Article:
Agrosuper to pursue 100 percent of AquaChile, dropping plans to list on Oslo exchange
Chilean animal protein giant Agrosuper will halt plans to list Chile’s largest national salmon farmer AquaChile on the Oslo Bors exchange, and is strengthening its salmon business to grow its global exports.
Agrosuper announced on 4 August it had reached an USD 850 million (EUR 736.4 million) agreement to buy 67 percent of AquaChile from Holding Salmones Ltd. and Inversiones Patagonia Ltd., Agrosuper will pay USD 0.73 (EUR 0.63) per share.
If and when the transaction is approved by Chilean authorities, the company then plans hold a public takeover bid (TOB) to acquire the remaining shares and consolidate 100 percent ownership, the company informed SeafoodSource via email.
“This operation, subject to a due diligence and the approval of Chilean authorities and regulators, will allow Agrosuper and Los Fiordos to generate synergies to empower its aquaculture division and international presence,” Agrosuper spokesperson María Francisca Ariztia Wolleter said in a statement to SeafoodSource. “AquaChile is a leading salmon farming company in Chile, and we are very happy of being able to reach this agreement for the consolidation of the Chilean Industry.”
The deal, once approved, will give the company an additional 200,000 metric tons of salmon production annually, estimated to be 22 to 25 percent share of Chile’s salmon total production and seven percent globally, making it the second-largest salmon company in the world.
In an interview with Chile’s largest daily newspaper El Mercurio, Agrosuper General Manager José Guzmán said his firm’s share of the national market will help the industry, but is not big enough to worry anti-trust authorities.
Guzmán confirmed that the new owners would suspend AquaChile’s plans to become listed in the Oslo Bors index, and that although Agrosuper could be open to future alternatives involving a public exchange, it has no current plans to go public in any form.
Guzmán also said that Agrosuper would study and potentially revise its organizational structure in the salmon business. Currently Agrosuper operates a subsidiary, Los Fiordos, and sells nationally under its “SuperSalmon” brand.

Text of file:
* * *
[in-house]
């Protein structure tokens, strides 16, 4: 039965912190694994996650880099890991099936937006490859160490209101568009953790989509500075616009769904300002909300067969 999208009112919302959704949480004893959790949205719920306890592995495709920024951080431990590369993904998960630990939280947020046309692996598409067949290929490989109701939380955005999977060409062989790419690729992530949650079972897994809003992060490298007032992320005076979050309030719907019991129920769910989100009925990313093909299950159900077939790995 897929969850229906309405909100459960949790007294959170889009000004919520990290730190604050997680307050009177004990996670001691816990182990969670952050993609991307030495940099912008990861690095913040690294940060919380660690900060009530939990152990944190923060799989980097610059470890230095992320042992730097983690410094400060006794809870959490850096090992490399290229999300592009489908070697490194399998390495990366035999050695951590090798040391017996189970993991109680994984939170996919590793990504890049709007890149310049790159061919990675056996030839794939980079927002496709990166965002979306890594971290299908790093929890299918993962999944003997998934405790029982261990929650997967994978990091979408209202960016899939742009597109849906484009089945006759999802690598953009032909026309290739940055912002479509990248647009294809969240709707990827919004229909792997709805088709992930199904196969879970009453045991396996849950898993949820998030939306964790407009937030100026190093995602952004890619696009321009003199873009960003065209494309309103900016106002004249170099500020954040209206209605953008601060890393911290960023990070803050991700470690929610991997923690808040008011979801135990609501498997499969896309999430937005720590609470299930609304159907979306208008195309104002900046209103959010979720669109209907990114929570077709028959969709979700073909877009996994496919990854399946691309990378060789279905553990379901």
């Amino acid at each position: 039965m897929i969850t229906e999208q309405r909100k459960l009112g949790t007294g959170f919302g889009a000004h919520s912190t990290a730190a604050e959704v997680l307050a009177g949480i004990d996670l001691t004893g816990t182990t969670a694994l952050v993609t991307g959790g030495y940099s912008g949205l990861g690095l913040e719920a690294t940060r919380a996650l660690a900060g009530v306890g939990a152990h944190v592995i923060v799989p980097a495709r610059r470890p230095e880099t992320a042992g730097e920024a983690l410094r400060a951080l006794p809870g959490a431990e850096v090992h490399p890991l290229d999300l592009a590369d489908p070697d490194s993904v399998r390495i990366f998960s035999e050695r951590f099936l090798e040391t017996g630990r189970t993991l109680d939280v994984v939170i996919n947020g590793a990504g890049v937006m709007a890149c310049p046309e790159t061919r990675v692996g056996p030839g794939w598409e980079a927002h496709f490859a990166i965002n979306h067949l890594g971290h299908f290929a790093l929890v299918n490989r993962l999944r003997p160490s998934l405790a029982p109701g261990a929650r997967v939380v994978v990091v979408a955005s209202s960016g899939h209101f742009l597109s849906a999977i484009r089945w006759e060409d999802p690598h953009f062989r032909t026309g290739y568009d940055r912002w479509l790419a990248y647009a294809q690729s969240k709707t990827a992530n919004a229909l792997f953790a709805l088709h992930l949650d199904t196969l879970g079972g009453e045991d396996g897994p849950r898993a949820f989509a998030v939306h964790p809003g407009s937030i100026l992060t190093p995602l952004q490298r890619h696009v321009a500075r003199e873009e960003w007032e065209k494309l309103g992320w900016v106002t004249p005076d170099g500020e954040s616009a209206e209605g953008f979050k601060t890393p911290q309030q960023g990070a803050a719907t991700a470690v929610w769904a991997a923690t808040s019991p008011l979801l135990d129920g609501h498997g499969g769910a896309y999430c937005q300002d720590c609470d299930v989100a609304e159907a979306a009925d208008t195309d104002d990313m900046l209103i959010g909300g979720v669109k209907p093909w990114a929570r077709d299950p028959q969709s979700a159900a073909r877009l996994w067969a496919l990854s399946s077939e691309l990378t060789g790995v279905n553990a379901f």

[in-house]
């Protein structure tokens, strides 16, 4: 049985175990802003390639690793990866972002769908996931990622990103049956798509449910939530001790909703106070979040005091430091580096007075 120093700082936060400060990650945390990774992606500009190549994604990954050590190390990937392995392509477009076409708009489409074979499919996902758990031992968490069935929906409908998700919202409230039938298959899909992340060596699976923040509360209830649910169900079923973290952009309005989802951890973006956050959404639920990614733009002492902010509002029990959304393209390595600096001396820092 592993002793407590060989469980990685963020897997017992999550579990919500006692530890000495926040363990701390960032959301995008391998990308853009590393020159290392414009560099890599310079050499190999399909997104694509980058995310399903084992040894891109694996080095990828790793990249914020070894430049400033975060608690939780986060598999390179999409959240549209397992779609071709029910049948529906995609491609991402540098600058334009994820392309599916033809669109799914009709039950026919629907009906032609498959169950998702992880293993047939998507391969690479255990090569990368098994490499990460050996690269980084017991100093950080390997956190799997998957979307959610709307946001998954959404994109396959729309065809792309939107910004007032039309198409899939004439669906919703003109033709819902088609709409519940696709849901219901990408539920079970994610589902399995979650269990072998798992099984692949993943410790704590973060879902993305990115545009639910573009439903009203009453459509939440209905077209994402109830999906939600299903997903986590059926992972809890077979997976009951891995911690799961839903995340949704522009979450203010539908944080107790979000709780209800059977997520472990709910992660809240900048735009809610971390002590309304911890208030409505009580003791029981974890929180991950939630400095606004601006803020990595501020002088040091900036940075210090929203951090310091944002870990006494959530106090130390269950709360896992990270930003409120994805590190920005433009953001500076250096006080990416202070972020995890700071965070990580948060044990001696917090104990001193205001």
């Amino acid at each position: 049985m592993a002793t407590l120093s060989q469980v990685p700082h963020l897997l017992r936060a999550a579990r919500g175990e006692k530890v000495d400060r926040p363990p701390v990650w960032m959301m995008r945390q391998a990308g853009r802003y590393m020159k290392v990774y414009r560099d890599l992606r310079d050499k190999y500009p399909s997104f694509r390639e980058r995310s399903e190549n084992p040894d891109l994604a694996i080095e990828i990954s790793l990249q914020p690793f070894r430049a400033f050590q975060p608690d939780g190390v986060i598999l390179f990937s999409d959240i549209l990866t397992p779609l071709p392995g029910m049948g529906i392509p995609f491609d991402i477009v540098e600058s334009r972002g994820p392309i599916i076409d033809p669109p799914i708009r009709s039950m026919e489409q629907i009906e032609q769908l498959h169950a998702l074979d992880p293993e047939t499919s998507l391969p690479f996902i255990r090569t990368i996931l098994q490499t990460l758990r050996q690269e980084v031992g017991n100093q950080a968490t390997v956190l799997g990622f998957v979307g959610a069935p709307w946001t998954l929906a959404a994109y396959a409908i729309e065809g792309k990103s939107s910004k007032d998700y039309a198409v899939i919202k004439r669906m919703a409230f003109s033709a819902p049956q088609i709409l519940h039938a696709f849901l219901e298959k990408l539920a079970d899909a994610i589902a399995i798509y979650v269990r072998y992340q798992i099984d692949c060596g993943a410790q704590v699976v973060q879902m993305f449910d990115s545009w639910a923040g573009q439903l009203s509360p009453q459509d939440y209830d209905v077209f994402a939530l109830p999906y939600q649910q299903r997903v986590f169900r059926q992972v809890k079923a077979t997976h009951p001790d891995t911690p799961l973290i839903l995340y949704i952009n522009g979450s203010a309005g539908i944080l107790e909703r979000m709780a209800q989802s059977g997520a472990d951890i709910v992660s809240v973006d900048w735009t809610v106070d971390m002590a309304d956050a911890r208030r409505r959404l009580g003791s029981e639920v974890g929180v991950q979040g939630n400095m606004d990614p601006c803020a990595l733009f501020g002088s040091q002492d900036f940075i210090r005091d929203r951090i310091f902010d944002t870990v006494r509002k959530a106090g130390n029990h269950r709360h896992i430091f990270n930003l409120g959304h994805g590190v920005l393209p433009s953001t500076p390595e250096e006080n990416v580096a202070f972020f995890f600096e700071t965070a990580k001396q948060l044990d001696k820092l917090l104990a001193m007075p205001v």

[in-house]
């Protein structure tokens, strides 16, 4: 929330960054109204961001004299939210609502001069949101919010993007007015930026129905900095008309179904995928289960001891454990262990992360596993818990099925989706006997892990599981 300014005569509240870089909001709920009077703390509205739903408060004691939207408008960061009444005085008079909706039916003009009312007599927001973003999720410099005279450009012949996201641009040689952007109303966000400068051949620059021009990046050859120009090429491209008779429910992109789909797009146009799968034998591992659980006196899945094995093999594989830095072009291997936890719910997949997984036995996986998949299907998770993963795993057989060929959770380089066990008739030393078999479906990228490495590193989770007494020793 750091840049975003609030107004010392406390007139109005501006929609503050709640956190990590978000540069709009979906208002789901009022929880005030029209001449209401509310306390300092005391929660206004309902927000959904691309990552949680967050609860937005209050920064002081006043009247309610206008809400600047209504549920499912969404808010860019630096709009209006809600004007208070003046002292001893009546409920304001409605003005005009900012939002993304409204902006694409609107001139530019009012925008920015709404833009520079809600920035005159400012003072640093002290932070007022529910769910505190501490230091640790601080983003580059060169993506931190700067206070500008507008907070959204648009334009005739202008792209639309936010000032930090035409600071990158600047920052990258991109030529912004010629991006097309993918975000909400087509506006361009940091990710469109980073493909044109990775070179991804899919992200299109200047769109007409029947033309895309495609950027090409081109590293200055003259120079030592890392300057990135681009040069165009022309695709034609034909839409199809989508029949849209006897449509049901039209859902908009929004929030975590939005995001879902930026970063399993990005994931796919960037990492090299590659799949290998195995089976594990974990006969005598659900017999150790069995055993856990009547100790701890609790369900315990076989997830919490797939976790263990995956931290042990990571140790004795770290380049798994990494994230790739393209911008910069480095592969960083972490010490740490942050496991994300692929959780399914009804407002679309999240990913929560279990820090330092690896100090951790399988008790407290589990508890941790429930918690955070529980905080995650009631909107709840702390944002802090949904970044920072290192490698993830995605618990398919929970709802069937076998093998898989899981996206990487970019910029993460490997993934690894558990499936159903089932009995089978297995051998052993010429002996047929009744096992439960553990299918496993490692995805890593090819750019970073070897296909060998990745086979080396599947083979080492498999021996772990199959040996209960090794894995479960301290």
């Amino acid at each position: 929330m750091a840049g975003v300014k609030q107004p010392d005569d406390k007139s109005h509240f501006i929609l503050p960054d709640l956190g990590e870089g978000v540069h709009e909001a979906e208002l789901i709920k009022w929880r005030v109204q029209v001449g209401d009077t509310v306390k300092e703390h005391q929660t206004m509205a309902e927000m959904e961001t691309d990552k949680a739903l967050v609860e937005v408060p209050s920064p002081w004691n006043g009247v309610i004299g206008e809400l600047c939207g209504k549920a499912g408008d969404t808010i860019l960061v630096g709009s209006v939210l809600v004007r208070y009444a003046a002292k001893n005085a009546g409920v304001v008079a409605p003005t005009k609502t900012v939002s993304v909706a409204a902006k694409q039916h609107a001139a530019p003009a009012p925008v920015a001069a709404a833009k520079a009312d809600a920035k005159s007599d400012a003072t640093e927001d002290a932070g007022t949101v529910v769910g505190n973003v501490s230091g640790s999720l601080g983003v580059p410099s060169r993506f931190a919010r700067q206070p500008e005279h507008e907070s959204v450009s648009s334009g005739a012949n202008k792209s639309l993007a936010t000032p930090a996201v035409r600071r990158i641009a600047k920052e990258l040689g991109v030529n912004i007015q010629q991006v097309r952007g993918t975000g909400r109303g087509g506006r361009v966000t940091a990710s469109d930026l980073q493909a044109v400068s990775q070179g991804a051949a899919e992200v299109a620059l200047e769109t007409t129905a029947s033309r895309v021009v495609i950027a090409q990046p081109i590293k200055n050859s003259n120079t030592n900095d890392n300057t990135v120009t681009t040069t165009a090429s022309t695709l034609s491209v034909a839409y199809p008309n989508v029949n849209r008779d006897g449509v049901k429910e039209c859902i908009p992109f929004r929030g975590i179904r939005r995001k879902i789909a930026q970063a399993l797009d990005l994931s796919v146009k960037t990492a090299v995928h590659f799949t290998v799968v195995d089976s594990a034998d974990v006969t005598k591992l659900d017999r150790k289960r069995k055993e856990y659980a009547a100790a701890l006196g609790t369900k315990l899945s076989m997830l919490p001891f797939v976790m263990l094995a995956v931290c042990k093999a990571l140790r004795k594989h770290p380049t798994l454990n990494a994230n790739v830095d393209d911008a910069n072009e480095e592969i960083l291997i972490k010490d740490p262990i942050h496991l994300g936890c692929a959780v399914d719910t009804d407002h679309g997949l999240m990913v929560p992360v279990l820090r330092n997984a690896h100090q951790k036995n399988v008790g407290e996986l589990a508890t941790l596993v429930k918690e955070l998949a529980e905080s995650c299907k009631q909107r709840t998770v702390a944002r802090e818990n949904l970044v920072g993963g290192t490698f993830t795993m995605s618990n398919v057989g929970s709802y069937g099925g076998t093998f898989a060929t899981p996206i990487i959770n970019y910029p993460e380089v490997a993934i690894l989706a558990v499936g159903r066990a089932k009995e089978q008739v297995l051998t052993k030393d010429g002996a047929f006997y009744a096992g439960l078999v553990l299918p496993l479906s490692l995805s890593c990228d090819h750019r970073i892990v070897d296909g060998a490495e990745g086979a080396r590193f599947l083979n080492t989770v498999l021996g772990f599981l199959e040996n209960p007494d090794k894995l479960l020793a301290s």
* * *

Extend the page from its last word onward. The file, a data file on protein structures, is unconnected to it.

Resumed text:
“Its highly probable that AquaChile will be the principal society. I don’t know if it will be the only, but it will be the main one. Therefore, its open status on the (Chilean) stock exchange will not depend on the TOB,” Guzmán said.
The deal was positively received in the Chilean stock exchange, with the shares of all the listed salmon farmers rising between 1.5 to 9.5 percent the day of the announcement.
Guzmán said high-level discussions on the deal started in the middle of July, and the decision and agreement were reached in early August after marathon talks led by AquaChile’s controlling Puchi and Fischer families.
Also speaking with El Mercurio, SalmonChile president Arturo Clement called the deal “surprising” but said it was a beneficial development for the industry.
Clement said that the fact that AquaChile will be bought with Chilean capital is especially positive for the industry and shows a high level of confidence in the industry. He also cast away any concerns on market consolidation.
“With the operation 23 percent of the market will be consolidated, which is not so much for Chile. I do not believe there is a risk for free competition. [Approval] will be a routine process,” Clement said.
Clement also speculated that AquaChile’s controllers were planning on exiting AquaChile after its increase in capital and eventual IPO but did not expect it so soon. He believes that the failed attempted to merge AquaChile into Norway’s Marine Harvest in 2015 could also have motivated the Puchi and Fischer families to sell.
Photo courtesy of La Tercera